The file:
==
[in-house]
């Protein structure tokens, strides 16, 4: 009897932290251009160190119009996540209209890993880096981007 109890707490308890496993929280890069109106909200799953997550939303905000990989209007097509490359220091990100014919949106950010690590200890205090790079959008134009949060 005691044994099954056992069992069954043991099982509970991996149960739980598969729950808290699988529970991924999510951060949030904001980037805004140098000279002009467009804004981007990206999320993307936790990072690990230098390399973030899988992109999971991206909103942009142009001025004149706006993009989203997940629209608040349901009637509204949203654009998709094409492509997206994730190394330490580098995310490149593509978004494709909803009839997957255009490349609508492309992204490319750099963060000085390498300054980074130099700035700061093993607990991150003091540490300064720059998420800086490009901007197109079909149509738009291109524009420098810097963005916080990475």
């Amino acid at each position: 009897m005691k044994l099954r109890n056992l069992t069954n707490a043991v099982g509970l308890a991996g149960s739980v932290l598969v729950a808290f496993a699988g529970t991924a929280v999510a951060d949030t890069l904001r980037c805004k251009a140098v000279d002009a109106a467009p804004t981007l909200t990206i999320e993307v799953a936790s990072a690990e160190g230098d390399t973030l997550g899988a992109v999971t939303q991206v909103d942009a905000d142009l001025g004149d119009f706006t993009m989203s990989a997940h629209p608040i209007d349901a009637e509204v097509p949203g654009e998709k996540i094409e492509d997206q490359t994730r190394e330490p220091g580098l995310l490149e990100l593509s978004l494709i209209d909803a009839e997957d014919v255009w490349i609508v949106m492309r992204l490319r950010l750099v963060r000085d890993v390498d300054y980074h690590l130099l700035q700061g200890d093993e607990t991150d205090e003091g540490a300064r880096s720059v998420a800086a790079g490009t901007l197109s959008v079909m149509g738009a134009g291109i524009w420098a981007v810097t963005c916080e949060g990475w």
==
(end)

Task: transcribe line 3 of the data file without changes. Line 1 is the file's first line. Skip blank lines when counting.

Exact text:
């Amino acid at each position: 009897m005691k044994l099954r109890n056992l069992t069954n707490a043991v099982g509970l308890a991996g149960s739980v932290l598969v729950a808290f496993a699988g529970t991924a929280v999510a951060d949030t890069l904001r980037c805004k251009a140098v000279d002009a109106a467009p804004t981007l909200t990206i999320e993307v799953a936790s990072a690990e160190g230098d390399t973030l997550g899988a992109v999971t939303q991206v909103d942009a905000d142009l001025g004149d119009f706006t993009m989203s990989a997940h629209p608040i209007d349901a009637e509204v097509p949203g654009e998709k996540i094409e492509d997206q490359t994730r190394e330490p220091g580098l995310l490149e990100l593509s978004l494709i209209d909803a009839e997957d014919v255009w490349i609508v949106m492309r992204l490319r950010l750099v963060r000085d890993v390498d300054y980074h690590l130099l700035q700061g200890d093993e607990t991150d205090e003091g540490a300064r880096s720059v998420a800086a790079g490009t901007l197109s959008v079909m149509g738009a134009g291109i524009w420098a981007v810097t963005c916080e949060g990475w």